Every day, eight people in England die from a fall. Elderly people in particular are vulnerable to such accidents, and many less-serious trips and falls go unreported.
East Teignmouth in Teignbridge has a higher than average ageing population, with 7% of residents aged over 85-years-old. Trips and falls are the most common cause of death in the over-65s in the area.
Teignbridge Council wanted to be more proactive in its fight to reduce the instances of trips and falls across its population of older residents. This drive would reduce hospital admissions and also lower the demand on Teignbridge’s Disabled Facility Grant budget, which is overspent each year, with an anticipated £1m-plus required to meet need.
The overall care that people in later life receive across Teignbridge also needed to include higher levels of engagement with all health professionals, from GPs to hospital staff.
The council could clearly see that there were issues to address, and that a well-designed approach to the healthcare and wellbeing of their older residents could be developed to focus on the major issue of trips and falls.
Lacking in design experience, they asked Design Council to help them develop a new design-led programme of support and advice to deliver the tangible and lasting results needed in the community.
“One key objective was to use good design to bring key partners together and to ‘sell’ the design process to work on new types of solutions,” said Amanda Pujol, Teignbridge Council’s Business Manager for Housing and Health. “By working together with experienced designers we hoped to give staff ‘permission’ to think differently, and to be more innovative to solve problems.”
What we did
The project began with a series of workshops which gave the housing services team an opportunity to explore new collaborative ways of working with the voluntary sector and social care. The next step was to perform an ‘opportunity review’, which highlighted disconnects in the current service and opportunities to correct them. It was here that a ‘falls pathway’ was created. This mapped out everyone that a person would and should come into contact with after a fall, and examined how this process could be improved for the patient.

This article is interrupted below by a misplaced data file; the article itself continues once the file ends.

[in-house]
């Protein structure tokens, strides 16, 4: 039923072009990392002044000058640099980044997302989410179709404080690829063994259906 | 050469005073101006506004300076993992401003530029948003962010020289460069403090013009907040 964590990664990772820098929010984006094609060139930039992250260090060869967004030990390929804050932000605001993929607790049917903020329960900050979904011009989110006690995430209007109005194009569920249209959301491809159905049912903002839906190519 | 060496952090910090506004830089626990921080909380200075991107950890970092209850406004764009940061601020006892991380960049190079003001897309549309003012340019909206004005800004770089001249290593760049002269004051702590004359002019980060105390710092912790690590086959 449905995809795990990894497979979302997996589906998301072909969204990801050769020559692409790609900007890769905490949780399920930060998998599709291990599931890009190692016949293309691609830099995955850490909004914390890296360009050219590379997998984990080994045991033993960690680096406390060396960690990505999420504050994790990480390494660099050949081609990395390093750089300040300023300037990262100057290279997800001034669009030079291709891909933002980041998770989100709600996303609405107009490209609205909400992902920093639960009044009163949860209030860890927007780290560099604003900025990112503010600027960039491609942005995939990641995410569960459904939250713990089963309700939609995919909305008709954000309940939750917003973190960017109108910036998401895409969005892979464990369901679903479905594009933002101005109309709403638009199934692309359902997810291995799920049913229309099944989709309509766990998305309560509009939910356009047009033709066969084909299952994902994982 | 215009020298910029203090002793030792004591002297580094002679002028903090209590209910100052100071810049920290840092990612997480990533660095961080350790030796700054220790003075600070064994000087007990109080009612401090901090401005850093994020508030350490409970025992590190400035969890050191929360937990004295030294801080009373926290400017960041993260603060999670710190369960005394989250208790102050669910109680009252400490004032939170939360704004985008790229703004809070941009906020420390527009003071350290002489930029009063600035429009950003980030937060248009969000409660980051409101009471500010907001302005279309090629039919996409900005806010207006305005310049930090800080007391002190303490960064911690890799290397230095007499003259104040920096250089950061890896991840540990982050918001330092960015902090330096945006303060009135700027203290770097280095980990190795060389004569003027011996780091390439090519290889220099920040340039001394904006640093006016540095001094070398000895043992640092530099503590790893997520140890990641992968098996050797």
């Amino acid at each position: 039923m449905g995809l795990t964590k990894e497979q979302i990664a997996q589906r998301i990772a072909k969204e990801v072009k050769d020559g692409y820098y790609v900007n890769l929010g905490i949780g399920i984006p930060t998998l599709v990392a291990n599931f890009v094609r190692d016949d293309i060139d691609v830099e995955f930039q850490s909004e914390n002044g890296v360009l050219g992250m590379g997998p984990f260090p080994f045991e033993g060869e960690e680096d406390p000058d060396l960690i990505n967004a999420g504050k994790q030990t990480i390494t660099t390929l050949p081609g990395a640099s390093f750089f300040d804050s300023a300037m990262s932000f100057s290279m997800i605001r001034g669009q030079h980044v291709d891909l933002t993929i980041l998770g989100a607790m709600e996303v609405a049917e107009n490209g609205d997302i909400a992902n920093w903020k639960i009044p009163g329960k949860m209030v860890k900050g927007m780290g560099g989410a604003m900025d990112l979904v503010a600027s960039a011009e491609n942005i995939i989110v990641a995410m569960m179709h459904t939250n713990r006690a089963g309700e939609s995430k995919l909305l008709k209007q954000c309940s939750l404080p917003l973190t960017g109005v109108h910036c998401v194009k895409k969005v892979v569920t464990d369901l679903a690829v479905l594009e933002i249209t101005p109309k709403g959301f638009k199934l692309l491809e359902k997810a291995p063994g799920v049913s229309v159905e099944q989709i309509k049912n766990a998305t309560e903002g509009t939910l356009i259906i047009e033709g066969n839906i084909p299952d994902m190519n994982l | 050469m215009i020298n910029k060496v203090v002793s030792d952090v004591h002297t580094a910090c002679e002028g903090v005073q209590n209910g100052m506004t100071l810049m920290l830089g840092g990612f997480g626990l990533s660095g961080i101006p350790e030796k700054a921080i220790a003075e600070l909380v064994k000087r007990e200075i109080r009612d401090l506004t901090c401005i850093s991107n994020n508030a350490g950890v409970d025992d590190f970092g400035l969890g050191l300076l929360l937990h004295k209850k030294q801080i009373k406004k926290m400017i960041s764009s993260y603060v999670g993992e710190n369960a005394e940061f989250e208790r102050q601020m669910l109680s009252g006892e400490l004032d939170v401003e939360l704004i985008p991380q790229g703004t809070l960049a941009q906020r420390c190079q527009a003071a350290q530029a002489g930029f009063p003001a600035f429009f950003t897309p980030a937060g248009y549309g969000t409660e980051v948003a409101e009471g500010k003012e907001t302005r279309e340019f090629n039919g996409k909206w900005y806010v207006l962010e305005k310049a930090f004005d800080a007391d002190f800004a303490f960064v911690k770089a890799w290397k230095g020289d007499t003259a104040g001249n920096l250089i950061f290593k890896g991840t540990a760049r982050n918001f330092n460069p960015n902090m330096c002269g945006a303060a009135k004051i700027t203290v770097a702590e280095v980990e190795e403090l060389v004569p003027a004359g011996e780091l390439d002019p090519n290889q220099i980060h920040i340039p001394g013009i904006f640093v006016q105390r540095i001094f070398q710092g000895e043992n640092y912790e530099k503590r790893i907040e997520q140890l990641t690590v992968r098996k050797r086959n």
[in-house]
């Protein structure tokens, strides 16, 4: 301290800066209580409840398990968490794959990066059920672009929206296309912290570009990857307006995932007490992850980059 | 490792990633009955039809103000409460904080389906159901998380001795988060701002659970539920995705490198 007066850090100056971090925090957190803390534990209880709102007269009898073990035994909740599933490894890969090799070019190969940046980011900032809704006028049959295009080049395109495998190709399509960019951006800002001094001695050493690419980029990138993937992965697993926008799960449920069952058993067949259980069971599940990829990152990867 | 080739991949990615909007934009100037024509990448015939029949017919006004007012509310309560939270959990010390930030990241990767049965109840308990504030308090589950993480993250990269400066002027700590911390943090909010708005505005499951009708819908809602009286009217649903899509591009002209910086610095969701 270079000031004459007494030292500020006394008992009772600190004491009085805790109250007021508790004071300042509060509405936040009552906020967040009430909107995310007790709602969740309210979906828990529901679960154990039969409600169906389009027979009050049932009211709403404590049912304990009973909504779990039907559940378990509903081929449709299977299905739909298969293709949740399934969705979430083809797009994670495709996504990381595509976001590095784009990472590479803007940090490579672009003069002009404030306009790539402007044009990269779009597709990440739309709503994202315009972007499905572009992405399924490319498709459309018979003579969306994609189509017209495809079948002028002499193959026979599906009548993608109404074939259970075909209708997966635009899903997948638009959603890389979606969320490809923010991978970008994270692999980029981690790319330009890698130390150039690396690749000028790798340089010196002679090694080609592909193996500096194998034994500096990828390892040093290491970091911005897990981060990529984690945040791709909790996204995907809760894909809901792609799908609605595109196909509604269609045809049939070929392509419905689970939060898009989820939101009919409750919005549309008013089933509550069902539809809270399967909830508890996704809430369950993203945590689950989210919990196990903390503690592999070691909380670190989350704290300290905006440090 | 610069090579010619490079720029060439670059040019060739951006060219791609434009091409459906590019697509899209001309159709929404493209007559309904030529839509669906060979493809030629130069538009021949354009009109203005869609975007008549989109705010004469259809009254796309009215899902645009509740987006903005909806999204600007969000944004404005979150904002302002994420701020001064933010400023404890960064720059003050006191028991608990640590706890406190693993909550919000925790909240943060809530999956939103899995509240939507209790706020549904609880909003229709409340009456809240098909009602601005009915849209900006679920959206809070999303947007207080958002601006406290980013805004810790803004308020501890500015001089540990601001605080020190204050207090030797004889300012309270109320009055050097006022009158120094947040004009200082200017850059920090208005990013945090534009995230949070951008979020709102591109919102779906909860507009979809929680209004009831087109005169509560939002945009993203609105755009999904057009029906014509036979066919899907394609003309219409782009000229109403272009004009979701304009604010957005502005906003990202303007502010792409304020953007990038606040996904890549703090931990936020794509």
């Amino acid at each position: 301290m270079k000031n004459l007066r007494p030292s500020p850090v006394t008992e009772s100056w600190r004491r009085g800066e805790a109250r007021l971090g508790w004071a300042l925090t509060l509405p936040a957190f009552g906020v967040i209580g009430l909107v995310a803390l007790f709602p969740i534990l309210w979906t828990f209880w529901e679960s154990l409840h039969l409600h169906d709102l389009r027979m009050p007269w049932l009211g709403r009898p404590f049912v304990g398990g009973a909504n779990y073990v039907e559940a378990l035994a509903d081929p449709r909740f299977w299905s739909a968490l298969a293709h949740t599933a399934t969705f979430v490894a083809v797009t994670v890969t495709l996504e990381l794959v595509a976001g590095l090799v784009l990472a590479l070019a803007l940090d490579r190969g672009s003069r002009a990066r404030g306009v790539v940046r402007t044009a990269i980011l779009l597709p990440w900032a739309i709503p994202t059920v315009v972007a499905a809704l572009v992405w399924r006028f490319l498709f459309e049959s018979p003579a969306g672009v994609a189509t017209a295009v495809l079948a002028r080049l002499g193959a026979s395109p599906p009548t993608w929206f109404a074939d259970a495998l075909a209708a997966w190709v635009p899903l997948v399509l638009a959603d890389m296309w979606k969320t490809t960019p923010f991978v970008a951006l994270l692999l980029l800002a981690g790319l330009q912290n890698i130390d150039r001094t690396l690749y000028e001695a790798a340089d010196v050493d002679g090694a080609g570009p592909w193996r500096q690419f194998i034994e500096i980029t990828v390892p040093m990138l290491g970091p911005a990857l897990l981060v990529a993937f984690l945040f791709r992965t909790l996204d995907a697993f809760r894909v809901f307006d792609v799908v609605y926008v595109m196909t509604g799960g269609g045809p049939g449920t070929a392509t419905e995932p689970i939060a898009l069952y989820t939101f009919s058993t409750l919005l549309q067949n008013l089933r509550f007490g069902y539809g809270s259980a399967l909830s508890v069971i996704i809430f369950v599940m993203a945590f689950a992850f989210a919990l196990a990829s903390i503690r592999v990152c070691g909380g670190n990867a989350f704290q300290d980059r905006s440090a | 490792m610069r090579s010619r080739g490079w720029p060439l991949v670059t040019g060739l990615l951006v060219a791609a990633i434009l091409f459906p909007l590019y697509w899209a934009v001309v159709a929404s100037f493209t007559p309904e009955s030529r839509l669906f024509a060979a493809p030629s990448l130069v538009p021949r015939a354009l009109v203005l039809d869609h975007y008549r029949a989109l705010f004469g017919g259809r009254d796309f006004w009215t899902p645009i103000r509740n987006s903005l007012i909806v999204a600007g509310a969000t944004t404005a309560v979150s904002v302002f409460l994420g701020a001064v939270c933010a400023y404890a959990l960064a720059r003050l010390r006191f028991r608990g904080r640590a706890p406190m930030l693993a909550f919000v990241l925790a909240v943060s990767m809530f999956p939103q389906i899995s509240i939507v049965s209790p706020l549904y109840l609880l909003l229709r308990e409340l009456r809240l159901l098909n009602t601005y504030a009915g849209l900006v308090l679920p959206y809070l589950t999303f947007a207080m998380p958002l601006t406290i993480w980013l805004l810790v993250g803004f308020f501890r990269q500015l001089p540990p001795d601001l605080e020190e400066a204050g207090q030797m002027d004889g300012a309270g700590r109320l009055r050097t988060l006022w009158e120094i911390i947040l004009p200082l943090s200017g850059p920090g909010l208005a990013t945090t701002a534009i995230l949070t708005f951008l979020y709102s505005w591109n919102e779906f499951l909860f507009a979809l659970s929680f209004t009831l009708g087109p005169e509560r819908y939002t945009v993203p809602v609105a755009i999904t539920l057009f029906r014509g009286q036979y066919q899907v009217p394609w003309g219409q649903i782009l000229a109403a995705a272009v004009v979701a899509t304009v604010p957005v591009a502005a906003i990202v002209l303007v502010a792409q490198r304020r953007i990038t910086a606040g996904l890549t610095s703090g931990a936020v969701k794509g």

Teignbridge and Design Council interviewed eight older residents who had experienced falls and captured their stories in a series of videos. These stories helped the stakeholders to better understand why falls happen, what happens after a fall and how it makes people feel. The testimonials were evidence enough that falls can be literally ‘life-changing’, and the council decided to undertake a radical new approach to prevent them.
Gavin Pryke, Design Council's Design Associate deployed on the project, said: “The specific challenges of this project needed to be clearly illustrated to the council and potential users of the service, so we took a different approach: a user-centred methodology that involved people being visual and collaborative with both the problems and potential solutions.”
Being visual was a driving factor as this project progressed. Understanding the pathways that the trips and falls hub would support, and how lasting communications would be handled on an ongoing basis, was central to our approach. Here, the aid of a communications agency was vital. Three communications agencies made pitches before Made Open (Sea Communications at the time) was chosen.
Kathryn Woolf, Director of Made Open, explained: “Gavin had done a great job in helping Teignbridge Council Housing team understand how the design process could help them tackle their challenge.
“Made Open was able to complement Design Council’s work by offering on-the-ground practical design support which the project needed to generate real, tangible outcomes.”
I now know what I can do to reduce my falling and will be lifting rugs and arranging for a handrail to be fitted.Local resident at Alice Cross Centre
The information gathered helped everyone associated with the project to understand the falls pathway, the various services that a person may come into contact with and how they respond.
Having decided that the previous method of leafleting was largely being ignored, more striking, fun and interactive awareness campaigns were trialled in GP surgeries across the area.
These included an LP player installation with information about falls on the ‘record sleeves’ called ‘Sound Information’, a mock crime scene with hard-hitting statistics about falls and a more light-hearted campaign suggesting people apply bubble wrap to their homes. The aim of all three trials was to increase patient requests for further advice by raising awareness and helping them understand the impact of falls.
The awareness campaigns
Teignbridge Council’s Amanda Pujol explained the success the project has had: “Staff members now apply the design principles learned to other processes and areas in the department. For example, we now acknowledge that people understand and remember things best when they are told as part of a story.”
Services were then prototyped under the name Fall Proof. Three areas were identified, including an online photo submission service which identifies hazards in users’ homes, and a physical home assessment package which can recommend how to make homes safer. You can read more about Fall Proof here.
“Audiences are more likely to engage if we use emotion and make it personal. The relationships we have with the various health agencies had resulted in much greater collaborative working and we have put in bids for funding to carry on the work we started with Design Council.”